What kind of name is Tryggvi?
June 17, 2003 11:42 PM   Subscribe

Homemade ice cream, in 30 seconds. All you need is cream, sugar, eggs, flavorings (strawberries, vanilla, kittens, whatever your preference) and access to liquid nitrogen. And there the plan goes south, at least for me. Where can the average joe score this crucial timesaving ingredient? Seriously. Also, I want to try the cool "shatter a flower" trick that they reference.
posted by jonson (23 comments total) 2 users marked this as a favorite
Ever wish for an reverse-microwave oven when you had a warm beer?
I have...
posted by y2karl at 12:00 AM on June 18, 2003

Wonder why they never used that on Iron Chef.

There has to be a way to use liquid nitrogen in manufacturing. Maybe a microbrew-sized ice cream factory could take advantage of the process.
posted by son_of_minya at 12:22 AM on June 18, 2003

Where can the average joe score this crucial timesaving ingredient?

In my experience security at some university departments using liquid nitrogen is low. At my last place the Earth Sciences dept had two containers of it just off a main path where pretty much anyone could get at it.
posted by biffa at 1:37 AM on June 18, 2003

y2karl: 5 mins in the freezer under a bag of peas?

An ex-g/f of mine was scientist at a leukemia research lab in west London and had access to gallons of nitrogen. The favourite trick was to get a couple of pints in a polystyrene flask & just chuck the liquid down the corridor that ran thru the middle of the lab to form a sea of hissing balls that evaporated within a few seconds. Fun.

BTW, I'd have to wonder about the 'science' part of 'Popular Science' if they print things such as 'So cold that it can turn a fresh flower into a thousand shards of broken glass.'
My chemistry & biology are a bit rusty but plant to glass?
posted by i_cola at 1:43 AM on June 18, 2003

Several years back I wondered the same thing, jonson, and I had surprisingly good luck just checking under "cryogenics" in the yellow pages. Some snooty specialty-gas suppliers only wanted to sell to Industry, but at least one company was perfectly happy to sell to J. Random Teenager and to give advice on using a styrofoam cooler to avoid having to put down a deposit on a dewar. LN2 is pretty cheap, too.
posted by hattifattener at 1:50 AM on June 18, 2003

you can score a large dewar of the stuff on any random manhattan street corner...stupid outdated infrastructure.
posted by dorian at 1:57 AM on June 18, 2003

i've seen the flower shattering trick before. it's pretty damn cool (no pun intended). that was probably the only time i was awake during my physics class.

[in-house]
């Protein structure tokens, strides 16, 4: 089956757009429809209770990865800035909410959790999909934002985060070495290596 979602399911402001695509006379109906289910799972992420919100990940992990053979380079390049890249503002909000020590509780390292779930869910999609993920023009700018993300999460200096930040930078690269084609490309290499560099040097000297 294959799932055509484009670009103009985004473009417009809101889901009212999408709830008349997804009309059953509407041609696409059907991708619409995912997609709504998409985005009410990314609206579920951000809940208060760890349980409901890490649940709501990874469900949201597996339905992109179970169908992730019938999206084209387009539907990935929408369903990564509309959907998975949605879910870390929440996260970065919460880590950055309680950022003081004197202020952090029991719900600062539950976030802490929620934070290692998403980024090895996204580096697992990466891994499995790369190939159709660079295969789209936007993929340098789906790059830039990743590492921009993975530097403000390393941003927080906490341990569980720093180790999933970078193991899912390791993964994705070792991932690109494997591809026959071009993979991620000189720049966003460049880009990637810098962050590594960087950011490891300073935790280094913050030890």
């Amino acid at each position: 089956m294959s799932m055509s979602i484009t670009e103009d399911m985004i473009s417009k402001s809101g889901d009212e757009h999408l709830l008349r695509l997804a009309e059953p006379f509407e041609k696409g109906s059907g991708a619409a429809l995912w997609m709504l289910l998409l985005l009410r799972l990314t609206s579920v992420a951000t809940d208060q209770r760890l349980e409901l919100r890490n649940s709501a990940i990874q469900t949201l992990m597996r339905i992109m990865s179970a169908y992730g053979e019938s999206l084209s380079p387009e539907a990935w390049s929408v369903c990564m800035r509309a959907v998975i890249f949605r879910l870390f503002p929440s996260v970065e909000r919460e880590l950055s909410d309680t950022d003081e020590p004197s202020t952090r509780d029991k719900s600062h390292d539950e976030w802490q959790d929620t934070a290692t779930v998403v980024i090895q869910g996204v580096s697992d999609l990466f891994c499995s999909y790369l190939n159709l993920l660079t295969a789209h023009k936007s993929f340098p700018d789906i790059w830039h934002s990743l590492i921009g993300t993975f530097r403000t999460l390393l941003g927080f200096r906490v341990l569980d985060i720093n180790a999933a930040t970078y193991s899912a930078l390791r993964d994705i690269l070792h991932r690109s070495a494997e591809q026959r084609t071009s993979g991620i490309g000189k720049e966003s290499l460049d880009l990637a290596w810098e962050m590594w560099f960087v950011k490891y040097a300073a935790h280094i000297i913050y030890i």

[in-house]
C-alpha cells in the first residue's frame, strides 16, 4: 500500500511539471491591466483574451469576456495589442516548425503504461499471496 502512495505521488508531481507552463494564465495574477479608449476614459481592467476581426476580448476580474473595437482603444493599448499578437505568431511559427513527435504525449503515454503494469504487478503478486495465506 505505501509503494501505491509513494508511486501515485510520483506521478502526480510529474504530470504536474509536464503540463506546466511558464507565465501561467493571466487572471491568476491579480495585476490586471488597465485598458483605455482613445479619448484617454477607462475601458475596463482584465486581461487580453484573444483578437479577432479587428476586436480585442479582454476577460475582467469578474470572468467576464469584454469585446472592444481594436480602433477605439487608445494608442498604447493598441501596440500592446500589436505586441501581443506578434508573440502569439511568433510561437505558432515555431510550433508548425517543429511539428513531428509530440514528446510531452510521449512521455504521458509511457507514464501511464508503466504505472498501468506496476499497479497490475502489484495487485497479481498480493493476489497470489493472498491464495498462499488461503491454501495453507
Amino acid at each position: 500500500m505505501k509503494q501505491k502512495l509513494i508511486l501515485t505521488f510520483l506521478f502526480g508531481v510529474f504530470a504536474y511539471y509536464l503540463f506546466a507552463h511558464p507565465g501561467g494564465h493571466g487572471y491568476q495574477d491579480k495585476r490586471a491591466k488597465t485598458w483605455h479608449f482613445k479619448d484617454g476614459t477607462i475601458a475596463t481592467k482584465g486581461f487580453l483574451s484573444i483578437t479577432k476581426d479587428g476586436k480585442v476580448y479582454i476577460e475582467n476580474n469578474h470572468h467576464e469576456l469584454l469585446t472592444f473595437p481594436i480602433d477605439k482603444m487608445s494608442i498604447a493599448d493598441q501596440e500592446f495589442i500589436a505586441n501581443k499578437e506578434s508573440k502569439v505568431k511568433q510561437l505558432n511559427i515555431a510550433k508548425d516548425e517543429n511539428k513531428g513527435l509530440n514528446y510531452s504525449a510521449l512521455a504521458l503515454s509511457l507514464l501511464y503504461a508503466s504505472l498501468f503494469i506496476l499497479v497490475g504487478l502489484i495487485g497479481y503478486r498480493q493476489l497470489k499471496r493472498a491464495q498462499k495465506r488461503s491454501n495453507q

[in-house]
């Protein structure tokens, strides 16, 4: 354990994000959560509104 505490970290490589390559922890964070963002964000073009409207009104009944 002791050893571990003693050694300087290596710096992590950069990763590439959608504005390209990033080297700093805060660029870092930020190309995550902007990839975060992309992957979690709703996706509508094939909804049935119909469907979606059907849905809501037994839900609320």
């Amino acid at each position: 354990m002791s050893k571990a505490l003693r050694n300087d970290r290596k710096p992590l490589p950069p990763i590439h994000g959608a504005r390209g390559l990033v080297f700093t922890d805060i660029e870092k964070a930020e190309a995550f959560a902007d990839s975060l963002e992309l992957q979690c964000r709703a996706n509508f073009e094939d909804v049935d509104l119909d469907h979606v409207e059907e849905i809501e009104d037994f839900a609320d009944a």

posted by joedan at 3:40 AM on June 18, 2003

For WMV and Quicktime movies, check this link
posted by swordfishtrombones at 4:20 AM on June 18, 2003

Security around liquid nitrogen low? Oh yeah. In grad school my friends and I used to pull all nighters frequently usually because we pissed away the day and night having fun. We got in the habit of roaming around the university looking for things to do. One of the things to do was the chemistry departments loading docks. They'd leave their empty liquid nitrogen containers but usually there was an appreciable amount of liquid nitrogen left in these things. We did all the normal things with them. My friend Kumar did the abnormal thing. He saw the thick white "steam" coming off of it and decided his hand needed to be within this stream. He was OK but his hand looked like crap, the equivalent of very bad burns. No loss of fingers, hands, thumbs or any other parts.

As for getting liquid nitrogen you can often get it from a welding supply shop. A glass thermos will do as a dewar's flask in a pinch.
posted by substrate at 4:27 AM on June 18, 2003

I wish there was the ability to edit your posts. From this post you should only use thermoses with a stainless steel shell should be used, also do not screw on the cap (which we didn't do, it just seemed like a bad idea)
posted by substrate at 4:29 AM on June 18, 2003

In the DC area you can get liquid nitrogen from a place called Robert's Oxygen. We used it to make Kaluha ice cream (which was yummy) and super-concentrated vodka shots (which were unspeakably nasty).
posted by JoanArkham at 4:36 AM on June 18, 2003

I always heard that using LN is the easiest way to break a lock (such as "The Club," or bike chains). Just pour onto the metal, and smack it with a hammer. Turns into glass and shatters (read this in Popular Larceny, so can't vouch for the turning into glass part).
posted by luser at 6:16 AM on June 18, 2003

As for getting liquid nitrogen you can often get it from a welding supply shop. A glass thermos will do as a dewar flask in a pinch.

No shop should sell you LN2 in anything but a proper dewar. You *can* use a glass thermos if you are "liberating" some from a lab, but the critically important thing is to not screw on the lid!

Proper dewars are silvered on both size of the glass, and have venting. Thermos bottles are silvered on one side, and seal tight. They'll slow down the warming of the LN2, but it'll still boil, releasing gas, increasing the pressure until the thermos bursts, spraying LN2 and glass shards around. This is bad.

LN2 isn't dangerous if you are careful and know what you are doing. If you don't have the proper gloves, don't wear gloves at all -- gloves that absorb liquid will hold the LN2 against your skin. Since LN2 has a temperature at STP of 77K (or -196 °C, or -321 °F,) this is a really bad thing. Without gloves, most of it will roll off, and the instant boiling when the LN2 hits your ~80F skin will produce a thin layer of vapor that will protect you from much of the cold (the leidenfrost effect, most commonly demonstrated by sticking your hand in a pot of molten lead. Kids, don't even think about trying that at home!